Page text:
Build A Boat

Families who build together, sail together

Photos by Julia Sumpter

Some families feel accomplished if they tackle a week’s worth of laundry and go grocery shopping during a weekend. Others look forward to eating their weight in bacon during a fabulous Sunday brunch following church. And then there are the families who gather at the Gig Harbor BoatShop at Eddon Boatyard — to build a boat.

All it takes is a team of two to five people, two long days, and some elbow grease, and by Sunday you can be sailing away on a 12-foot, 90-pound, salt bay skiff, a sturdy flat-bottomed wooden boat that’s easy to row.

“The response (to the program) has been 100 percent positive,” said John Humphrey, the community development director at Gig Harbor BoatShop. “It’s the most beautiful thing to see, in many cases three generations, working together on a common project — kids, parents, and grandpas.”

20150302_FamilyBoatBuilding_JS_0008The program, which began about three years ago, currently takes place about once a month. There is room for three teams at a time, and the spots fill up quickly. The cost is $595 per team and includes all of the materials needed to build the boat and expert instruction on measuring, gluing, sawing, beveling, planing, sanding, and joining.

Humphrey enjoys watching how the process of building a boat helps build a better family dynamic. “Saturday, the young people come in and are unsure … and anxious and not even sure if they want to be there. Fiddling with their phones,” he said. They are asked to put their phones away. “The next day rolls around and the very same kids come in, strut into the boat shop and check their tools … and their supplies, and there is this confidence that they have. And their parents’ response is that they haven’t spent this much time having fun with their kids in years.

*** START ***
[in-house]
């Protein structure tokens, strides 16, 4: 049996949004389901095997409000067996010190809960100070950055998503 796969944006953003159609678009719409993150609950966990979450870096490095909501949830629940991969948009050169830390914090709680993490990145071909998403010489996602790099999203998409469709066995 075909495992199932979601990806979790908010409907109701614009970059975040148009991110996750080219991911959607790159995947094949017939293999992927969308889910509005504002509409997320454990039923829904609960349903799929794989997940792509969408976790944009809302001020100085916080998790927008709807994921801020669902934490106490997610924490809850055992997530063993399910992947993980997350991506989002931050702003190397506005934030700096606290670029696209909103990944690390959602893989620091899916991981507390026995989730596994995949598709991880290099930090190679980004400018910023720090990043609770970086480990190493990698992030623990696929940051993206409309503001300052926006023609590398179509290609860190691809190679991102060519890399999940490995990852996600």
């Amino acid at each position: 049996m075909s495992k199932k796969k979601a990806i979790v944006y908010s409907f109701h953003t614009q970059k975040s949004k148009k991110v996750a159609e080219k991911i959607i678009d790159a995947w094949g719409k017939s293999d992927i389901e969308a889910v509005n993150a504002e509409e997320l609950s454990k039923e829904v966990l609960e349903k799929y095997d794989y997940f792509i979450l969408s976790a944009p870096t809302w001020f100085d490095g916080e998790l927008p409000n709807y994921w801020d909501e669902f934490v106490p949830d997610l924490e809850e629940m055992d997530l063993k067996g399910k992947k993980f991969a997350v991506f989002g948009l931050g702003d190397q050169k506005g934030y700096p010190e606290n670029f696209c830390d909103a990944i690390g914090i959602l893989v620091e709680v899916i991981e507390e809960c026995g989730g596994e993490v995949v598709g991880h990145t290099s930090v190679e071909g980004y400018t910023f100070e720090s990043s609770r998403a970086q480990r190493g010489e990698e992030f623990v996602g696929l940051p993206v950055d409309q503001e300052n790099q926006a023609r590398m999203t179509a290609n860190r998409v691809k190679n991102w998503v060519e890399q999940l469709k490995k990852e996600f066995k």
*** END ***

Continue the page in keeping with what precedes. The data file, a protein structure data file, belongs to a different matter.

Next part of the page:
“And the grandparents just have this quiet, satisfied happy smile and you know exactly what that means.” Humphrey built a boat with his son last year when the boy was 12. His son said that one day he will tell his own kids that he made the boat with his own two hands alongside their grandpa. “I pretty much teared up,” he said.

A military chaplain built a boat last fall and was so inspired by the experience, he started bringing veterans who recently returned to the country to the BoatShop for a calming, therapeutic experience working with a team to create something functional and beautiful.

The nonprofit program began thanks to longtime volunteer David Gaffney. It’s made affordable thanks to companies like Edensaw, who provide supplies at low cost; membership dues; and, this year, grants from the Baker Foundation and the MJF Foundation.

“We want to try to keep the program as affordable as possible,” Humphrey said. “Families not only get to take home a boat, but the most important thing they take home is memories. The memories will last a lifetime — and so will the boat.”


Teams of two to five people (ages 8 and up) can build a boat during a weekend at Gig Harbor BoatShop at the historic Eddon Boatyard, 3805 Harborview Drive. Cost is $595 per team. Cost includes all materials except for the boat finish. Oars and related materials sold separately. Classes fill quickly. Learn more.20150302_FamilyBoatBuilding_JS_0013

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